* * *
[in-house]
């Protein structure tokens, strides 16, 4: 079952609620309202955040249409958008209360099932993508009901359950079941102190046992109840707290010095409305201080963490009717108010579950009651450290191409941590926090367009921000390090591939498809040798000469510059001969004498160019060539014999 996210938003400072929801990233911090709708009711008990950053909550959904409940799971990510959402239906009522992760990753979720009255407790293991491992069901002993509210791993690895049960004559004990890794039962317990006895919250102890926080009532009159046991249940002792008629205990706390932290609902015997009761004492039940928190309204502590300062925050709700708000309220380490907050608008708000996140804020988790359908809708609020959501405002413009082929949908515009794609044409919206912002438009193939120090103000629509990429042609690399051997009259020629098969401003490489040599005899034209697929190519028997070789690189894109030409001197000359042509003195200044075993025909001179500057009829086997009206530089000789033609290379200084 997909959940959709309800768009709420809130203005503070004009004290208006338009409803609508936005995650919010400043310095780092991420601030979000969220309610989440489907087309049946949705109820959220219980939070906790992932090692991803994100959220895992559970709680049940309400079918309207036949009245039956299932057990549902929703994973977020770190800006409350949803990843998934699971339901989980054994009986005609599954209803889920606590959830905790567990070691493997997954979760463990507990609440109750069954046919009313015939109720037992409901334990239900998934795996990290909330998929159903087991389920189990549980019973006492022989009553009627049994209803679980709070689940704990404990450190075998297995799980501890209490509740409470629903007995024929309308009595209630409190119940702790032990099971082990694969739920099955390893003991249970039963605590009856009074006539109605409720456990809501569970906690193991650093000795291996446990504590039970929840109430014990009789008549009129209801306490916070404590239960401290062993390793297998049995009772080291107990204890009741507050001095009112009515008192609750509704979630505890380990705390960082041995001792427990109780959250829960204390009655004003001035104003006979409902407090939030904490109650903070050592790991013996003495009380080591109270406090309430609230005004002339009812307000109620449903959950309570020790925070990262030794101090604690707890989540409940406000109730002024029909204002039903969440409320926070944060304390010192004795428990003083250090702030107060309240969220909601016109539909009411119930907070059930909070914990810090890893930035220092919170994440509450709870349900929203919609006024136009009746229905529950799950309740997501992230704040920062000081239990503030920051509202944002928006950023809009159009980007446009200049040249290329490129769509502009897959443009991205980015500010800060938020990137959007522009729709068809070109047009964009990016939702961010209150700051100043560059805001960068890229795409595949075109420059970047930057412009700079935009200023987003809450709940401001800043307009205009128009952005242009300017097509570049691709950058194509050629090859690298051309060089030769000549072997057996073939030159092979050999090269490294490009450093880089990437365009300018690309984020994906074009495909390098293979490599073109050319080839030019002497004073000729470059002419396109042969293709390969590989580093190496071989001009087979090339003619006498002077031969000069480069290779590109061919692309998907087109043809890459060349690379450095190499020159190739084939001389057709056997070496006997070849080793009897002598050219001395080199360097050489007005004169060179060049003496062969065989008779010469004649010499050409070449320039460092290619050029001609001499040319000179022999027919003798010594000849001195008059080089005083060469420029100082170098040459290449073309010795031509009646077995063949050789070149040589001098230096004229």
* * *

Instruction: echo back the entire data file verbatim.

[in-house]
């Protein structure tokens, strides 16, 4: 079952609620309202955040249409958008209360099932993508009901359950079941102190046992109840707290010095409305201080963490009717108010579950009651450290191409941590926090367009921000390090591939498809040798000469510059001969004498160019060539014999 996210938003400072929801990233911090709708009711008990950053909550959904409940799971990510959402239906009522992760990753979720009255407790293991491992069901002993509210791993690895049960004559004990890794039962317990006895919250102890926080009532009159046991249940002792008629205990706390932290609902015997009761004492039940928190309204502590300062925050709700708000309220380490907050608008708000996140804020988790359908809708609020959501405002413009082929949908515009794609044409919206912002438009193939120090103000629509990429042609690399051997009259020629098969401003490489040599005899034209697929190519028997070789690189894109030409001197000359042509003195200044075993025909001179500057009829086997009206530089000789033609290379200084 997909959940959709309800768009709420809130203005503070004009004290208006338009409803609508936005995650919010400043310095780092991420601030979000969220309610989440489907087309049946949705109820959220219980939070906790992932090692991803994100959220895992559970709680049940309400079918309207036949009245039956299932057990549902929703994973977020770190800006409350949803990843998934699971339901989980054994009986005609599954209803889920606590959830905790567990070691493997997954979760463990507990609440109750069954046919009313015939109720037992409901334990239900998934795996990290909330998929159903087991389920189990549980019973006492022989009553009627049994209803679980709070689940704990404990450190075998297995799980501890209490509740409470629903007995024929309308009595209630409190119940702790032990099971082990694969739920099955390893003991249970039963605590009856009074006539109605409720456990809501569970906690193991650093000795291996446990504590039970929840109430014990009789008549009129209801306490916070404590239960401290062993390793297998049995009772080291107990204890009741507050001095009112009515008192609750509704979630505890380990705390960082041995001792427990109780959250829960204390009655004003001035104003006979409902407090939030904490109650903070050592790991013996003495009380080591109270406090309430609230005004002339009812307000109620449903959950309570020790925070990262030794101090604690707890989540409940406000109730002024029909204002039903969440409320926070944060304390010192004795428990003083250090702030107060309240969220909601016109539909009411119930907070059930909070914990810090890893930035220092919170994440509450709870349900929203919609006024136009009746229905529950799950309740997501992230704040920062000081239990503030920051509202944002928006950023809009159009980007446009200049040249290329490129769509502009897959443009991205980015500010800060938020990137959007522009729709068809070109047009964009990016939702961010209150700051100043560059805001960068890229795409595949075109420059970047930057412009700079935009200023987003809450709940401001800043307009205009128009952005242009300017097509570049691709950058194509050629090859690298051309060089030769000549072997057996073939030159092979050999090269490294490009450093880089990437365009300018690309984020994906074009495909390098293979490599073109050319080839030019002497004073000729470059002419396109042969293709390969590989580093190496071989001009087979090339003619006498002077031969000069480069290779590109061919692309998907087109043809890459060349690379450095190499020159190739084939001389057709056997070496006997070849080793009897002598050219001395080199360097050489007005004169060179060049003496062969065989008779010469004649010499050409070449320039460092290619050029001609001499040319000179022999027919003798010594000849001195008059080089005083060469420029100082170098040459290449073309010795031509009646077995063949050789070149040589001098230096004229």